All children are different, but most show signs of being ready to learn to use the toilet at around two or three years old. Some disabled children may not be ready until they're older or they may take longer to learn. This could be because of learning disabilities or physical challenges, such as impaired mobility, motor skills or muscle tone. Some children may never learn to use the toilet on their own. If your child's condition will affect their ability to control their bladder or bowel movements, their doctor may be able to refer you to a specialist for advice on managing their continence. An occupational therapist can advise you about special potties or toilet seats if your child needs help with sitting, or about any bathroom adaptations that might be useful. A physiotherapist can also advise about issues such as moving and handling your child, or finding the best position for your child to be able to use the toilet.

If you need further support and advice, the Bladder and Bowel Service run by Bromley Healthcare may be able to help.

Eating drinking and feeding

If a child refuses food or has difficulty with eating, it can often leave parents feeling very anxious, helpless and frustrated. This is especially so for disabled children.

A disabled child can have difficulty feeding for several reasons, such as:

  • finding it difficult to chew, swallow or digest certain food
  • having limited mobility, making it more difficult to feed themselves on their own
  • having a learning disability, making it more difficult for them to learn, or understand appropriate behaviour when eating and at mealtimes
  • be reluctant to eat, or only eat a few types of food
  • be prevented from feeding/sucking as babies, because of medical problems and then find it harder to develop these skills later on

If your child is having problems eating it is important you seek help from your GP or health visitor who can check for possible medical causes as well as provide advice on how to deal with the problem.In Bromley, there are two key NHS services that can offer advice - the Dietitians Service and the Speech and Language Therapy Service.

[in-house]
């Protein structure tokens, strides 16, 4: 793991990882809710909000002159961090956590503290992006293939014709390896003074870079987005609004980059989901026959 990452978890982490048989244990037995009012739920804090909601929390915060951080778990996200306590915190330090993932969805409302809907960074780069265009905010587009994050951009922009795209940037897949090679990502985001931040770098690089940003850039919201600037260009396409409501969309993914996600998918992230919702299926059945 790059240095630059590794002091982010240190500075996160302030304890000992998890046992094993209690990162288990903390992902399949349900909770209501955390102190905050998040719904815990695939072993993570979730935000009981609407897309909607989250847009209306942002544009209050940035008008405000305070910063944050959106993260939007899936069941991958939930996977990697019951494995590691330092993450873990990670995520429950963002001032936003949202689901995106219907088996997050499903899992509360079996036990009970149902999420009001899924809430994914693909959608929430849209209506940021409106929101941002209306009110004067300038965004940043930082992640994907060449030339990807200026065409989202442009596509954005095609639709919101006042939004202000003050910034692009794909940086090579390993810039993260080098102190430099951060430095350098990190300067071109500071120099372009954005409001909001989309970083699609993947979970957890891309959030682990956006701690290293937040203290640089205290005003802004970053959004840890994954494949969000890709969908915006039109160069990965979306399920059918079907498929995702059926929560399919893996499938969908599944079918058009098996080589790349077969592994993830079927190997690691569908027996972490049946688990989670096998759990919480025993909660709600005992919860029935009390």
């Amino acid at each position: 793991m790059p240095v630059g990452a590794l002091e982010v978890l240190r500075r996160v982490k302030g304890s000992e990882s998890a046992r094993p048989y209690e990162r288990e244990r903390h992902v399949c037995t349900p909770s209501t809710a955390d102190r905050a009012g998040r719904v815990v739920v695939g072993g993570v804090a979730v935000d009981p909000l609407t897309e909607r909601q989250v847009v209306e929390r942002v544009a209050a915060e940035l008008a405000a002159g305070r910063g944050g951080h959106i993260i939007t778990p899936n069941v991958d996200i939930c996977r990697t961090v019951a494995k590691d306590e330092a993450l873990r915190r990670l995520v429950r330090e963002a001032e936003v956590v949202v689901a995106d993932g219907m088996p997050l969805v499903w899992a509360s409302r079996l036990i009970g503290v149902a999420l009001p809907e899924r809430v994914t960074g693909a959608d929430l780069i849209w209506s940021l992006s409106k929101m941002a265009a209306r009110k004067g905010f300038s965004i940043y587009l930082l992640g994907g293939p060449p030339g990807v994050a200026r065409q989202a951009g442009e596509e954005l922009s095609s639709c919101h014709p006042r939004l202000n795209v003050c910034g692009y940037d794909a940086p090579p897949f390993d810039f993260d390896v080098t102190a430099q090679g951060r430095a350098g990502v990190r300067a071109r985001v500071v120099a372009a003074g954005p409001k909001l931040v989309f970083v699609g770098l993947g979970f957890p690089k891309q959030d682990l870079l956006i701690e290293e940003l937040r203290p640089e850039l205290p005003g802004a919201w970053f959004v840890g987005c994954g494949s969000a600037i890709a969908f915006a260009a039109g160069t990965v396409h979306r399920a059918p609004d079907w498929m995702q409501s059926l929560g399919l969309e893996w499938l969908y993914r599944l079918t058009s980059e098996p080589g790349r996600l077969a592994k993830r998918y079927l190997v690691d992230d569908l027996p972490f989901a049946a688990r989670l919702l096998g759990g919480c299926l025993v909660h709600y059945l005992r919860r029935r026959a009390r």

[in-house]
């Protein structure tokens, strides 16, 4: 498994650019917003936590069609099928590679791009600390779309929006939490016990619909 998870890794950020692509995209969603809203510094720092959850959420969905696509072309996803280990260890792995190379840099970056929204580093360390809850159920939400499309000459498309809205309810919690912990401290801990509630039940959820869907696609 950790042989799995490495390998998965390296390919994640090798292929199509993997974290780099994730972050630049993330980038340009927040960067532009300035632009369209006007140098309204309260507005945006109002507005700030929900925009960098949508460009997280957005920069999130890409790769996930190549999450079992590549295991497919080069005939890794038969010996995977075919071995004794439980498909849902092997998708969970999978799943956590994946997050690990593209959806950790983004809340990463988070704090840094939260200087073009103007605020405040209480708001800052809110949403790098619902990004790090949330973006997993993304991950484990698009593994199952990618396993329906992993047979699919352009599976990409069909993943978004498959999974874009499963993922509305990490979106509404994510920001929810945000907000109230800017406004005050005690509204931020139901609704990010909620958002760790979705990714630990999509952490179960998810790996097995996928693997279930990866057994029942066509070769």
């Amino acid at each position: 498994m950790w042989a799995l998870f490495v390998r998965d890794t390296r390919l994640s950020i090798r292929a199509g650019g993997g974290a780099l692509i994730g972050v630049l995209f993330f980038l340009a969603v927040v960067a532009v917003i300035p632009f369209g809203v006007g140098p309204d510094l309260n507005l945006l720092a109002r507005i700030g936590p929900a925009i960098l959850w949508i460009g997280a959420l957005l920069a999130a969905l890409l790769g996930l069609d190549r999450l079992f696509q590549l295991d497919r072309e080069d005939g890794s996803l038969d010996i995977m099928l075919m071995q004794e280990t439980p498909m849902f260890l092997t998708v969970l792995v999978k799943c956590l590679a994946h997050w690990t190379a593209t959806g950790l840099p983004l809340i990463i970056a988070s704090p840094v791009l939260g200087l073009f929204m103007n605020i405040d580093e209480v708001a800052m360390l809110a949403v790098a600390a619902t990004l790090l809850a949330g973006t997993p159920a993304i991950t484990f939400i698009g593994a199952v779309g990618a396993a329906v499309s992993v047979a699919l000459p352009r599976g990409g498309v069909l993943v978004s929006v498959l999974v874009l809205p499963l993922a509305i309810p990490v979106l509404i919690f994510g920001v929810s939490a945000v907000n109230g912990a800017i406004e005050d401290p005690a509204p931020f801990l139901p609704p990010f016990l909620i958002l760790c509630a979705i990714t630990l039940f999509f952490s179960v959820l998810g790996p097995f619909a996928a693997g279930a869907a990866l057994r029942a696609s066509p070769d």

Emotion wellbeing and mental health

We all expect to get a cold or sore throat from time to time but when it comes to the way we feel emotionally, it can be hard to recognise or admit that we're not feeling 100%. This is especially difficult for children and young people as they grow up and learn about themselves and the world around them. Read more about the support that is available.

Hearing impairments

Having a child born with a hearing impairment, or that develop them in their childhood, can be can be overwhelming in the early days, but there is lots of support out there to help families of children with a hearing impairment, including those with complex needs. Find out more

Physical difficulties and sensory needs

Having a child born with a physical disability can be can be overwhelming in the early days, but there is lots of support out there to help families. A lot of children and young people with learning disabilities or difficulties often have sensory needs that need to be met too. Find out more about the services available.

Sleeping difficulties

If your child is having trouble sleeping, it can have a negative effect on the whole family by disrupting the sleep of you and their siblings.

Find out more if your child is having trouble sleeping

Specific conditions and disabilities 

Information about specific conditions is available on the NHS Bromley website including Asthma, Attention Deficit Hyperactivity Disorder (ADHD and Autism Spectrum Disorder (ASD).

Speech and language delay

Over one million children in the UK have some kind of speech language and communication needs. This is known as SLCN for short.

Find out more about SLCN and the support that is available

Visual impairments

Having a child born with a visual impairment, or that develop them in their childhood, can be can be overwhelming in the early days, but there is lots of support to help families of children with a visual impairment, including those with complex needs. Find out more

Need more help?

Contact the Information, Advice and Support Service for free, impartial information, advice and support for parents and carers of children with Special Educational Needs and Disabilities (SEND). Support is also offered to children and young people with SEND. They can also help provide information in a non-web format.